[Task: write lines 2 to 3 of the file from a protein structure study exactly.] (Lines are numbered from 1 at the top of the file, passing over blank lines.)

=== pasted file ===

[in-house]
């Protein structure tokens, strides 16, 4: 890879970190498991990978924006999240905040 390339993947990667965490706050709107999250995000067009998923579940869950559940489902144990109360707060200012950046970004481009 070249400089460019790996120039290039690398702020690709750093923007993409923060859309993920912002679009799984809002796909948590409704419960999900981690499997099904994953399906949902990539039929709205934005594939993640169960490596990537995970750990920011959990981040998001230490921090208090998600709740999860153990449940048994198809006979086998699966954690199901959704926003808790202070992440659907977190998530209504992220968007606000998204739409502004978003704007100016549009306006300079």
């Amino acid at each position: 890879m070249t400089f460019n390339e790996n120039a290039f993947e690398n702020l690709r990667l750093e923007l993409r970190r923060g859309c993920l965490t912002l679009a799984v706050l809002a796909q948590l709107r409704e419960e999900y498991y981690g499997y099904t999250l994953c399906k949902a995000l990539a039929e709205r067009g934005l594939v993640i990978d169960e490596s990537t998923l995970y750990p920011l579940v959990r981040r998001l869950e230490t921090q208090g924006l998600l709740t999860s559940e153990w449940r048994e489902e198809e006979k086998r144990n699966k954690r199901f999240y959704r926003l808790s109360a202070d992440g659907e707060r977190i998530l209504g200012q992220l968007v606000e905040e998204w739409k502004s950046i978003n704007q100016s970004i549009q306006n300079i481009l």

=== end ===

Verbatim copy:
């Protein structure tokens, strides 16, 4: 890879970190498991990978924006999240905040 390339993947990667965490706050709107999250995000067009998923579940869950559940489902144990109360707060200012950046970004481009 070249400089460019790996120039290039690398702020690709750093923007993409923060859309993920912002679009799984809002796909948590409704419960999900981690499997099904994953399906949902990539039929709205934005594939993640169960490596990537995970750990920011959990981040998001230490921090208090998600709740999860153990449940048994198809006979086998699966954690199901959704926003808790202070992440659907977190998530209504992220968007606000998204739409502004978003704007100016549009306006300079």
């Amino acid at each position: 890879m070249t400089f460019n390339e790996n120039a290039f993947e690398n702020l690709r990667l750093e923007l993409r970190r923060g859309c993920l965490t912002l679009a799984v706050l809002a796909q948590l709107r409704e419960e999900y498991y981690g499997y099904t999250l994953c399906k949902a995000l990539a039929e709205r067009g934005l594939v993640i990978d169960e490596s990537t998923l995970y750990p920011l579940v959990r981040r998001l869950e230490t921090q208090g924006l998600l709740t999860s559940e153990w449940r048994e489902e198809e006979k086998r144990n699966k954690r199901f999240y959704r926003l808790s109360a202070d992440g659907e707060r977190i998530l209504g200012q992220l968007v606000e905040e998204w739409k502004s950046i978003n704007q100016s970004i549009q306006n300079i481009l």